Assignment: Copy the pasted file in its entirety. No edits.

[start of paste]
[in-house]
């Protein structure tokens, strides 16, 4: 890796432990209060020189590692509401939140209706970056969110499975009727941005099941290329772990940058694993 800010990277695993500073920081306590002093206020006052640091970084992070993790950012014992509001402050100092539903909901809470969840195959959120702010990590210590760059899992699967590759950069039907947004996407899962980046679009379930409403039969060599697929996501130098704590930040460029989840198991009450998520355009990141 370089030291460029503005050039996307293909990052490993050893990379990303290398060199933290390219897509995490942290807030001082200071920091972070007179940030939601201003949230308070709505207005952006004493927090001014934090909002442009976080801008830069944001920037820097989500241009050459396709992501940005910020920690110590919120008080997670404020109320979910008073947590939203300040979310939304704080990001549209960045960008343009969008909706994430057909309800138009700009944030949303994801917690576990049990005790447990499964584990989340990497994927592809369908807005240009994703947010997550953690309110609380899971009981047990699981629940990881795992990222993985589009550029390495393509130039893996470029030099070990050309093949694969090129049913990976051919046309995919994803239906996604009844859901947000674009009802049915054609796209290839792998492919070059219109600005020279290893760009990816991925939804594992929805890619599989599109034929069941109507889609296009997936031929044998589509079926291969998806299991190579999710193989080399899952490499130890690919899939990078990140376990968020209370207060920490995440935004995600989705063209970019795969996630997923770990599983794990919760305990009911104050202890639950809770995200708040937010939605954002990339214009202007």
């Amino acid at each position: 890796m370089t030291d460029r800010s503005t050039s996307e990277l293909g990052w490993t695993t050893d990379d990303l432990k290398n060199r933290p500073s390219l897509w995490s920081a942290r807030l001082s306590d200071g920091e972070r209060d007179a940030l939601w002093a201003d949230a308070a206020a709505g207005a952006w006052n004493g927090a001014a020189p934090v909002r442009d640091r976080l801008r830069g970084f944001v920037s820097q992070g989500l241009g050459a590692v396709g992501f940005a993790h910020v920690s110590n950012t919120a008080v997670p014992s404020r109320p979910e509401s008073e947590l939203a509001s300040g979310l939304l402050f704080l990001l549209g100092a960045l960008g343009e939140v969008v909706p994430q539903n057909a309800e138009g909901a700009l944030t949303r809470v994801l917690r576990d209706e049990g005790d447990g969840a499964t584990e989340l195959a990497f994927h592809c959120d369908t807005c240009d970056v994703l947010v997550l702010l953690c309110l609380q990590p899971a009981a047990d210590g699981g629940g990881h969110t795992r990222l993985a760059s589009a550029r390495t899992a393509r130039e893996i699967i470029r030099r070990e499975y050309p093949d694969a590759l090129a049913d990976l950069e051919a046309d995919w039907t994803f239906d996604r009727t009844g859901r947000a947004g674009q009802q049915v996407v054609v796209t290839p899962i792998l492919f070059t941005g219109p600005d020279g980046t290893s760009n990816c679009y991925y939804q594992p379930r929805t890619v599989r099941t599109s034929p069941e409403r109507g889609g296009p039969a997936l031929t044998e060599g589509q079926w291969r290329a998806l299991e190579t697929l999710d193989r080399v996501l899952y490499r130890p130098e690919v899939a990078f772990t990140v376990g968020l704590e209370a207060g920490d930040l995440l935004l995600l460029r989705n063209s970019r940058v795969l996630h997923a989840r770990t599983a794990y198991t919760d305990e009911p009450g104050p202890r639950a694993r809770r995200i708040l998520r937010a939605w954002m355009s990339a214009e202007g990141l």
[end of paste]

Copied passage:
[in-house]
């Protein structure tokens, strides 16, 4: 890796432990209060020189590692509401939140209706970056969110499975009727941005099941290329772990940058694993 800010990277695993500073920081306590002093206020006052640091970084992070993790950012014992509001402050100092539903909901809470969840195959959120702010990590210590760059899992699967590759950069039907947004996407899962980046679009379930409403039969060599697929996501130098704590930040460029989840198991009450998520355009990141 370089030291460029503005050039996307293909990052490993050893990379990303290398060199933290390219897509995490942290807030001082200071920091972070007179940030939601201003949230308070709505207005952006004493927090001014934090909002442009976080801008830069944001920037820097989500241009050459396709992501940005910020920690110590919120008080997670404020109320979910008073947590939203300040979310939304704080990001549209960045960008343009969008909706994430057909309800138009700009944030949303994801917690576990049990005790447990499964584990989340990497994927592809369908807005240009994703947010997550953690309110609380899971009981047990699981629940990881795992990222993985589009550029390495393509130039893996470029030099070990050309093949694969090129049913990976051919046309995919994803239906996604009844859901947000674009009802049915054609796209290839792998492919070059219109600005020279290893760009990816991925939804594992929805890619599989599109034929069941109507889609296009997936031929044998589509079926291969998806299991190579999710193989080399899952490499130890690919899939990078990140376990968020209370207060920490995440935004995600989705063209970019795969996630997923770990599983794990919760305990009911104050202890639950809770995200708040937010939605954002990339214009202007």
């Amino acid at each position: 890796m370089t030291d460029r800010s503005t050039s996307e990277l293909g990052w490993t695993t050893d990379d990303l432990k290398n060199r933290p500073s390219l897509w995490s920081a942290r807030l001082s306590d200071g920091e972070r209060d007179a940030l939601w002093a201003d949230a308070a206020a709505g207005a952006w006052n004493g927090a001014a020189p934090v909002r442009d640091r976080l801008r830069g970084f944001v920037s820097q992070g989500l241009g050459a590692v396709g992501f940005a993790h910020v920690s110590n950012t919120a008080v997670p014992s404020r109320p979910e509401s008073e947590l939203a509001s300040g979310l939304l402050f704080l990001l549209g100092a960045l960008g343009e939140v969008v909706p994430q539903n057909a309800e138009g909901a700009l944030t949303r809470v994801l917690r576990d209706e049990g005790d447990g969840a499964t584990e989340l195959a990497f994927h592809c959120d369908t807005c240009d970056v994703l947010v997550l702010l953690c309110l609380q990590p899971a009981a047990d210590g699981g629940g990881h969110t795992r990222l993985a760059s589009a550029r390495t899992a393509r130039e893996i699967i470029r030099r070990e499975y050309p093949d694969a590759l090129a049913d990976l950069e051919a046309d995919w039907t994803f239906d996604r009727t009844g859901r947000a947004g674009q009802q049915v996407v054609v796209t290839p899962i792998l492919f070059t941005g219109p600005d020279g980046t290893s760009n990816c679009y991925y939804q594992p379930r929805t890619v599989r099941t599109s034929p069941e409403r109507g889609g296009p039969a997936l031929t044998e060599g589509q079926w291969r290329a998806l299991e190579t697929l999710d193989r080399v996501l899952y490499r130890p130098e690919v899939a990078f772990t990140v376990g968020l704590e209370a207060g920490d930040l995440l935004l995600l460029r989705n063209s970019r940058v795969l996630h997923a989840r770990t599983a794990y198991t919760d305990e009911p009450g104050p202890r639950a694993r809770r995200i708040l998520r937010a939605w954002m355009s990339a214009e202007g990141l």